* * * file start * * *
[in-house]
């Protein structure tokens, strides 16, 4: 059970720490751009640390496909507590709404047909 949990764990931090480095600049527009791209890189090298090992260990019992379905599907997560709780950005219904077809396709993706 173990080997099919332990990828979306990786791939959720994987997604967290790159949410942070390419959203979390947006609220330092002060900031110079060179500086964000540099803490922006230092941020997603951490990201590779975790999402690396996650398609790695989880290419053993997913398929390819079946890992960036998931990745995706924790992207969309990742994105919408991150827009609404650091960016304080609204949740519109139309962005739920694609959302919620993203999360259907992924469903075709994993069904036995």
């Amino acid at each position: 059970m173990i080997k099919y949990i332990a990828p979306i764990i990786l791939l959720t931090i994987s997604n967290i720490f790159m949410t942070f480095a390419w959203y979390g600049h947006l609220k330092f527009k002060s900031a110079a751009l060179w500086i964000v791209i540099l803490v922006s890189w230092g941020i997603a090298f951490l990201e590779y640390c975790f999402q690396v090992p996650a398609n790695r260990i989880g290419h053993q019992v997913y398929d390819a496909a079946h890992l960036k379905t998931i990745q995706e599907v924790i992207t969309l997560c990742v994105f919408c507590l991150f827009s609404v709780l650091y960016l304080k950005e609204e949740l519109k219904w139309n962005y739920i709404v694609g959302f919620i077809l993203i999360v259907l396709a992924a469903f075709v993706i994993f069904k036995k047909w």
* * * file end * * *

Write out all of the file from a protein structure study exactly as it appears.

[in-house]
């Protein structure tokens, strides 16, 4: 059970720490751009640390496909507590709404047909 949990764990931090480095600049527009791209890189090298090992260990019992379905599907997560709780950005219904077809396709993706 173990080997099919332990990828979306990786791939959720994987997604967290790159949410942070390419959203979390947006609220330092002060900031110079060179500086964000540099803490922006230092941020997603951490990201590779975790999402690396996650398609790695989880290419053993997913398929390819079946890992960036998931990745995706924790992207969309990742994105919408991150827009609404650091960016304080609204949740519109139309962005739920694609959302919620993203999360259907992924469903075709994993069904036995």
């Amino acid at each position: 059970m173990i080997k099919y949990i332990a990828p979306i764990i990786l791939l959720t931090i994987s997604n967290i720490f790159m949410t942070f480095a390419w959203y979390g600049h947006l609220k330092f527009k002060s900031a110079a751009l060179w500086i964000v791209i540099l803490v922006s890189w230092g941020i997603a090298f951490l990201e590779y640390c975790f999402q690396v090992p996650a398609n790695r260990i989880g290419h053993q019992v997913y398929d390819a496909a079946h890992l960036k379905t998931i990745q995706e599907v924790i992207t969309l997560c990742v994105f919408c507590l991150f827009s609404v709780l650091y960016l304080k950005e609204e949740l519109k219904w139309n962005y739920i709404v694609g959302f919620i077809l993203i999360v259907l396709a992924a469903f075709v993706i994993f069904k036995k047909w």